Comment 16 people found this helpful. Was this review helpful to you? Yes No Sending feedback...
Thank you for your feedback.
Sorry, we failed to record your vote. Please try again
Report abuse
Format: Kindle Edition Verified Purchase
My favorite work, by my favorite writer. If you think of Rosemary Sutcliff as only a writer of children's stories, you need to get to know her better. There's no blood and gore, so seemingly necessary for today's fiction. Instead, here are three well crafted stories that follow a family through the rise and fall of Roman Britain. There is plenty of emotion, excitement and danger. The writing is so descriptive you can smell the heather and feel the mists. It's a journey back in time told by a master storyteller.
Comment 6 people found this helpful. Was this review helpful to you? Yes No Sending feedback...
Thank you for your feedback.
Sorry, we failed to record your vote. Please try again
Report abuse
Format: Paperback Verified Purchase
Though the author wrote these historical novels decades ago, they are fresh, interesting, and enjoyable. The book version of 'Eagle of the Ninth' outshines the movie, and it was really good!
Comment 10 people found this helpful. Was this review helpful to you? Yes No Sending feedback...
Thank you for your feedback.
Sorry, we failed to record your vote. Please try again
Report abuse
Format: Kindle Edition Verified Purchase
These are clearly well written, well researched books that take the perspective of a single family - the Roman Aquila family - over a span of a few hundred years from the height of the Roman Empire in Britain in book 1 to its literal last days in book 3. It's a great story device in that events and people are linked over all three books not in a forced way but in a very nice understated manner that for the most part works beautifully. I really liked that the story allowed us to see all 3 sides of the main players in that era of British history: The Romans, the native British and the invading Saxons, and give us real insights into all 3. I also essentially loved the 3 stories - they're cracking reads, with great overarching themes of loyalty, honour and courage that all characters display on some level.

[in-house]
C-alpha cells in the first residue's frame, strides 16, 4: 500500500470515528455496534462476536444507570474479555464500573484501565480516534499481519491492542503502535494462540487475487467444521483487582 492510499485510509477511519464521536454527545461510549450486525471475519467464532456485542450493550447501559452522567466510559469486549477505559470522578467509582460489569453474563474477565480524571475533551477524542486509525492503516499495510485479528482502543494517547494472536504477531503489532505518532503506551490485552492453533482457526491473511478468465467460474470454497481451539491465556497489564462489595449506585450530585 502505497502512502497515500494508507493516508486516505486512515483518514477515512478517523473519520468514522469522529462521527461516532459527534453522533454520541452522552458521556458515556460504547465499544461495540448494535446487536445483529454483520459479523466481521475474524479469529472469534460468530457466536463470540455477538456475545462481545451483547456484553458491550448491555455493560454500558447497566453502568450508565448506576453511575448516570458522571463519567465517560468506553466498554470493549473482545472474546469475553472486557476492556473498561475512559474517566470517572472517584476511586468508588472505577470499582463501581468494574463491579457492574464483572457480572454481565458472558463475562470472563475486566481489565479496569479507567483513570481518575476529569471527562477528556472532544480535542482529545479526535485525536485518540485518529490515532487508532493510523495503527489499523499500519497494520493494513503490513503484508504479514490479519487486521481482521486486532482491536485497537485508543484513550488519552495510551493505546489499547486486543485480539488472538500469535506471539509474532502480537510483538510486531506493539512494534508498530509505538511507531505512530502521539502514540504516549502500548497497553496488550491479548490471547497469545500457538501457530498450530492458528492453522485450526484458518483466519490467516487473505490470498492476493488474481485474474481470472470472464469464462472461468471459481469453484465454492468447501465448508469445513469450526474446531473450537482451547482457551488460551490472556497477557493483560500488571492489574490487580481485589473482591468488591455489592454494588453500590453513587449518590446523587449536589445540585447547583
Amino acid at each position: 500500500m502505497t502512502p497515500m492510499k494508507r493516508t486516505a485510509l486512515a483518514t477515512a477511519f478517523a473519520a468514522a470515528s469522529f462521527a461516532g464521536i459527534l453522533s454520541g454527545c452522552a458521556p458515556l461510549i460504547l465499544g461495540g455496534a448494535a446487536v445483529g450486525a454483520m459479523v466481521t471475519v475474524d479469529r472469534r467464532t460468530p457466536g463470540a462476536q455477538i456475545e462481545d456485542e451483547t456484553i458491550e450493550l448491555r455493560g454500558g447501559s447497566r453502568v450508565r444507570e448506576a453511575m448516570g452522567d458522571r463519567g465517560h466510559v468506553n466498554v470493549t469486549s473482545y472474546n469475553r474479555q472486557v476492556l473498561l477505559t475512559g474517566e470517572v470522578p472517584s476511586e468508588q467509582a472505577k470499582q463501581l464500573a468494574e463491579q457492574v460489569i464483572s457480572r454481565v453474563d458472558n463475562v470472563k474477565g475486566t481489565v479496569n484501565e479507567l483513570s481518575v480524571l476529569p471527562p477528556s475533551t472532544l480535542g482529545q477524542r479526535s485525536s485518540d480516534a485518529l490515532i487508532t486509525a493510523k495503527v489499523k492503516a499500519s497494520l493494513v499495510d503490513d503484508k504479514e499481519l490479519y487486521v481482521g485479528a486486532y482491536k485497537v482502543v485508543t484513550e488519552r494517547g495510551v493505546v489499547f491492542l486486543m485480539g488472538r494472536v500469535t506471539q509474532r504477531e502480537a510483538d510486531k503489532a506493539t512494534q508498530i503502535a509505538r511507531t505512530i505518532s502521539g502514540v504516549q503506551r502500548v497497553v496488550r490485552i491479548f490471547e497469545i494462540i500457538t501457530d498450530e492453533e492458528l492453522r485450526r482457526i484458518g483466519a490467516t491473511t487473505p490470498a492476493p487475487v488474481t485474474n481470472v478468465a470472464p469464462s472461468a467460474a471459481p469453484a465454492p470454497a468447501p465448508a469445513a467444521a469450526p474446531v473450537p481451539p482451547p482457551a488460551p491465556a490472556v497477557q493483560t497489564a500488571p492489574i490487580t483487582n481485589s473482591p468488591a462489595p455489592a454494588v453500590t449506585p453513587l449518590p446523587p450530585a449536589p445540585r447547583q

There's always a 'but' and mine aren't huge, I did give it 4 stars after all. Perhaps it's a reflection of the storytelling of the era and the audience (Sutcliff wrote these in the 50s for a young adult audience)but for those of us used to reading Roman army stories this one might come off as a bit 'tame' and light on in the battle scenes. She tends to skip over and summarise, getting to the end of these parts as if the audience would be too squeamish. One of the few times she doesn't do this (the battle of the basilica in book 2) proves to be one of the most engaging scenes in the 3 books: I'm not necessarily after gladius-to-the-hilt details, but she might have spent more time on the fight scenes.

One other related criticism; particularly in book 3, Sutcliff tends to jump years at a time and summarise whole periods (6 years passed before ...) and this happens 2-3 times in book 3. I thought she might have handled this a bit better.
Read more ›
2 Comments One person found this helpful. Was this review helpful to you? Yes No Sending feedback...
Thank you for your feedback.
Sorry, we failed to record your vote. Please try again
Report abuse
Format: Kindle Edition Verified Purchase
What is there to review? I meet up with Rosemary Sutclffe's "Eagle of the Ninth, nearly 55 years ago then listened avidly to the BBC's radio series ( and I can still sing, albeit, very off tune, the signature marching song "Twas a long march, a long march and twenty years or more, since I kissed the girl at Clusium".

That lady introduced me, and no doubt, many others of my generation, to a love of historical fiction, and only recently I had the pleasure of introducing her stories to my young great niece, whose mother scolded me because her daughter didn't sleep that night reading those wonderful stories - she (the mother) later admitted her subsequent addiction to Ms Sutcliffe wonderful stories!
Comment Was this review helpful to you? Yes No Sending feedback...
Thank you for your feedback.
Sorry, we failed to record your vote. Please try again
Report abuse

Most Recent Customer Reviews